If you’re experiencing ED, see a doctor. Although ED is common and often easily treated, it can sometimes signify other health problems. A doctor should examine you and run tests to ensure you’re in good health. 

If you feel that ED is affecting your sex life or general quality of life, a doctor can help. Seeking help for ED as soon as possible improves the chances for good outcomes. 

The lowdown 

The links between benign prostatic hyperplasia (BPH) and erectile dysfunction (ED) are quite complex. Both have similar risk factors, and BPH and its treatments can lead to ED. ED medication can also alleviate symptoms of BPH. 

The symptoms of BPH include difficulty and pain when urinating, incomplete urination, incontinence, and more frequent urination. These vary based on how large the prostate is and the position of the enlargement. Hormone levels changing with age and factors like inflammation and obesity can contribute to BPH. 

BPH can be treated by medication and surgery, both of which can contribute to ED. However, treating BPH can also alleviate ED, so it can be a difficult balance to consider. Any ED related to prostate surgery should resolve within 12 months under normal circumstances.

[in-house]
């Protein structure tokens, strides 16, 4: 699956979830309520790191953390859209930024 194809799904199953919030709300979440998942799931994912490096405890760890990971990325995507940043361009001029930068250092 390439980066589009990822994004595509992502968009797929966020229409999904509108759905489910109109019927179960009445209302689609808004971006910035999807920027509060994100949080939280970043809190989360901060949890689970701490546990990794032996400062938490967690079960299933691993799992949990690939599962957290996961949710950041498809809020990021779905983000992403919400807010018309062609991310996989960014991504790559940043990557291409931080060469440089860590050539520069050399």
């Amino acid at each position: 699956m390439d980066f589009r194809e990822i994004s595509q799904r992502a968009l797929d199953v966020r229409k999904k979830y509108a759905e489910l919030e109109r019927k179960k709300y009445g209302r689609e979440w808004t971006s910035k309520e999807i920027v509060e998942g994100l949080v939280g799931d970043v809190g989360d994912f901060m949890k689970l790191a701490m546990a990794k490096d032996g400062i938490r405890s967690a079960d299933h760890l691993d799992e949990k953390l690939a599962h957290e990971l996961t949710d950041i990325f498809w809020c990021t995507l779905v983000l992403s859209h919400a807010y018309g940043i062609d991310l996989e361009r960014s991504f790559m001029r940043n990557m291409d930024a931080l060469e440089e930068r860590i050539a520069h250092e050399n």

See a doctor if you’re experiencing any BPH or ED symptoms.

  1. Erectile dysfunction (2016)

  2. Epidemiology and risk factors of lower urinary tract symptoms/benign prostatic hyperplasia and erectile dysfunction (2019)

  3. A review of the use of tadalafil in the treatment of benign prostatic hyperplasia in men with and without erectile dysfunction (2014)

  4. Association between prostate zonal volume and erectile dysfunction in patients with benign prostatic hyperplasia (2020)

  5. Acute urinary retention in benign prostatic hyperplasia: Risk factors and current management (2007)

  6. Pathophysiology of benign prostatic hyperplasia and benign prostatic enlargement: A mini-review (2019)

  7. Quality of life and sexual function in patients with benign prostatic hyperplasia (2003)

  8. Epidemiology of clinical benign prostatic hyperplasia (2017)

  9. Ejaculations and benign prostatic hyperplasia: An impossible compromise? A comprehensive review (2021)

  10. Finasteride and erectile dysfunction in patients with benign prostatic hyperplasia or male androgenetic alopecia (2019)

  11. A prospective randomized study comparing bipolar plasmakinetic transurethral resection of the prostate and monopolar transurethral resection of the prostate for the treatment of benign prostatic hyperplasia: Efficacy, sexual function, quality of life, and complications (2021)

  12. Risks of developing BPH | Urologix

  13. Digital rectal examination for prostate cancer screening in primary care: A systematic review and meta-analysis (2018)

  14. Current treatment for benign prostatic hyperplasia (2020)

  15. Finasteride and erectile dysfunction in patients with benign prostatic hyperplasia or male androgenetic alopecia (2019)

  16. Transurethral procedures in the treatment of benign prostatic hyperplasia (2018)

  17. Five year results of the prospective randomized controlled prostatic urethral L.I.F.T. study (2017)